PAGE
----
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Monday, Mar. 17, 2014
Newfangled Light BulbsPosted Sunday, August 12, 2012, at 1:38 PM
Lawyers in Clay County/Brazil don't make TV lawyer money; they make small town Midwest lawyer money. That means we are typically in the middle of the middle class.
That said, a private client recently paid in full leaving a little doe-ray-me in my pocket after paying the bills. Thus, a trip to Lowes was in order with a copy of the honey-do list from She Who Must Be Obeyed.
After picking up a several items to check off a project or two from the honey-do list, I saw a display for some newfangled household light bulbs; LEDs.
I picked up and red a few of the packages. I examined the power consumption, the lumens produced, the life of the bulb (25 years), and the price. The gears in the old adding machine in my head started to clack, spin, and grind. A store employee told me that an engineer had calculated that the bulbs would pay for themselves in one year with the energy savings.
Since the bulbs are supposed to produce no heat and last much longer than fluorescents, I thought I would give it a try. I would replace the four bulbs in my bedroom-ceiling fan and the two bulbs in my office-ceiling fan. At roughly $25 plus 7 percent tax each that put the bulbs for these two fixtures just north of one hundred fifty bucks.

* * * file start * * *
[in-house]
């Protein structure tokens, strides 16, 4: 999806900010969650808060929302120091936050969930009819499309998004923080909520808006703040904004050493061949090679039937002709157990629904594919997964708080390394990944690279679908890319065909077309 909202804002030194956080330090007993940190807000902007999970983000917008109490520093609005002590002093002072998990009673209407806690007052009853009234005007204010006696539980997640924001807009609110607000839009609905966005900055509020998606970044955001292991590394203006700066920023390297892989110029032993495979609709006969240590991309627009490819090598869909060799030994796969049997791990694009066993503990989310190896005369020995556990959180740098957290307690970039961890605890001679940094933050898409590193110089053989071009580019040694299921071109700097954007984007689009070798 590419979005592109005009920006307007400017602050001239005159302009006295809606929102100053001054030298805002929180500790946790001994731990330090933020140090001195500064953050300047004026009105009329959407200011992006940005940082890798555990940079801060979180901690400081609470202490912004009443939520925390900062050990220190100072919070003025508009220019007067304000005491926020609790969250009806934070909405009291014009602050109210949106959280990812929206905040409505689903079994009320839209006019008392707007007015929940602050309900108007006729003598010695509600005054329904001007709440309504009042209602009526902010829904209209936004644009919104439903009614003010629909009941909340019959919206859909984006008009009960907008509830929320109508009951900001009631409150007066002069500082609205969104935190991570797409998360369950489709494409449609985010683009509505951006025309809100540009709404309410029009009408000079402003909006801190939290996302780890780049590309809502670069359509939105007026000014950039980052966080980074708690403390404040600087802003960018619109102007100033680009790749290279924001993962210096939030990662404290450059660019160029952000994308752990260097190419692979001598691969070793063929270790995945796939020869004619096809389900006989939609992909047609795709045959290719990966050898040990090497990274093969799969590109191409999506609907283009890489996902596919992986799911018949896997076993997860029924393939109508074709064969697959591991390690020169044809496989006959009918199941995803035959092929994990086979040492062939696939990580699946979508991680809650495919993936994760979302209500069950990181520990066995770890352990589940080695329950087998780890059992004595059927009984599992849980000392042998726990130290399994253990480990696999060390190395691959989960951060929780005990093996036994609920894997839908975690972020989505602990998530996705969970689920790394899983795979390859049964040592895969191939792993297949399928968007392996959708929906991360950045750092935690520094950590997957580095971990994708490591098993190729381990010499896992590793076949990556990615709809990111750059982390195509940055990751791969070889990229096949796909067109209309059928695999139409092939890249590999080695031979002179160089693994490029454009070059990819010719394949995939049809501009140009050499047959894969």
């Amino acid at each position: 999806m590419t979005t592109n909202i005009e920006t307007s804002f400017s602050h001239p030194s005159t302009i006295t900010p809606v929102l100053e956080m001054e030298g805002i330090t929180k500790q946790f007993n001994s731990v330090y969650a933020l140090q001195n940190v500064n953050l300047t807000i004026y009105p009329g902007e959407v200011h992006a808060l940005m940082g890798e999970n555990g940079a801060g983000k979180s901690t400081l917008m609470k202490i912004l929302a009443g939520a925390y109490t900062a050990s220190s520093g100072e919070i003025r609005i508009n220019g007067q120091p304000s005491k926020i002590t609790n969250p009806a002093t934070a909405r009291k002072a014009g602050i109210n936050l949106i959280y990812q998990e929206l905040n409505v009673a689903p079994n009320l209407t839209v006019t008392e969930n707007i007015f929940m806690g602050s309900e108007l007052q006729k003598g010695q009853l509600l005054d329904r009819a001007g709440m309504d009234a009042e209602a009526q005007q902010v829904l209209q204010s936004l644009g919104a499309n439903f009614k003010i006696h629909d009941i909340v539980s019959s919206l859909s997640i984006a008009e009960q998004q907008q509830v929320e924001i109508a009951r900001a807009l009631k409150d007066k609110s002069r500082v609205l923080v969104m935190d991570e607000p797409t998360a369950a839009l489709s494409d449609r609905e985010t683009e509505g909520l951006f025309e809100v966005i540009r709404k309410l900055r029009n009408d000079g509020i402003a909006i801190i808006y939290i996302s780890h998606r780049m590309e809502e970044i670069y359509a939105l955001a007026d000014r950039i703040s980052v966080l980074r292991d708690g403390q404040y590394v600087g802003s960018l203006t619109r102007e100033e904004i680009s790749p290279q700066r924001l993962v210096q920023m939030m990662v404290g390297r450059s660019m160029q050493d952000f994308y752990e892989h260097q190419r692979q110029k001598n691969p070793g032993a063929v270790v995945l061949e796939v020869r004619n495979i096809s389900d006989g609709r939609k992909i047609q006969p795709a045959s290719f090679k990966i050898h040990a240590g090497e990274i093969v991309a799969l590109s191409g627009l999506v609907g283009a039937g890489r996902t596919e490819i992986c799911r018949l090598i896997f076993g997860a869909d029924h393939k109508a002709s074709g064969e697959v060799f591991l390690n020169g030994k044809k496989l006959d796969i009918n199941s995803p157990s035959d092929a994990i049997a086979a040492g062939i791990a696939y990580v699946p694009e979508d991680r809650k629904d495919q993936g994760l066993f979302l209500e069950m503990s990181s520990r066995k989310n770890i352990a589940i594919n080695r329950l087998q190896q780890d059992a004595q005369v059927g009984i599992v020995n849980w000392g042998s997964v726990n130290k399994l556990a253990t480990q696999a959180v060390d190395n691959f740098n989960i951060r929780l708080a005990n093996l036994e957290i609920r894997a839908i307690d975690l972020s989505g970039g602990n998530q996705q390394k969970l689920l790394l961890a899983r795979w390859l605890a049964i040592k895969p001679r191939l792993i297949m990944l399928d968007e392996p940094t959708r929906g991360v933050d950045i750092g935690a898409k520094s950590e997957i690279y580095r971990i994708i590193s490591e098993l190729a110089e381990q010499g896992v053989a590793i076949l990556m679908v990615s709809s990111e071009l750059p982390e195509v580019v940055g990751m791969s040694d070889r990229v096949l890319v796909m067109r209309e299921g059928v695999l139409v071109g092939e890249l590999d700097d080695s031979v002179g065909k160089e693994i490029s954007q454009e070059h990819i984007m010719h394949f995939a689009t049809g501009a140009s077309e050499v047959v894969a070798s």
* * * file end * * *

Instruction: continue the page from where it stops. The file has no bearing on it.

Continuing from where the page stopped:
As She Who Must Be Obeyed was reviewing my purchases upon my return home, she was not impressed. For that much money, we could have purchased the leaf pattern drapes for our bedroom that we can't possibly live without. Apparently everything in our bedroom must now have a leaf on it.
"But honey," I explained, "these bulbs will last 25 years. We'll never have to change them again. Not only that, but they won't heat up our room in the summertime and since they use so little electricity, we will save money even if we occasionally leave them on."
She reluctantly agreed to let me test the theory.
As it just so happens, I am a lifelong radio aficionado. As I curse the first rays of the morning daylight, I have my favorite comedy show playing on the radio. Throughout the day, I try to keep up with the news and economic information by listening to various radio programs. In the evening, as I cant stomach most of prime-time TV, I read while listening to the radio.
For reasons unknown to me, these LED light bulbs create some sort of radio interference. They cause the speakers to resonate with something between static and a buzz on every frequency. I was not amused.
Finally, within a week, I turned on the bedroom lights and noticed that the room wasn't quite as bright.
Yep, one of the $25 LED light bulbs, a bulb that is supposed to last for decades, had died. This is far too expensive to simply throw away. So, after a diligent search, the store receipt was found.
Now, I am not quite sure how much energy it will take to get me to Lowes and back again to exchange this expensive light bulb, but I suspect when this light bulb "blew" I blew all of the savings for this year.
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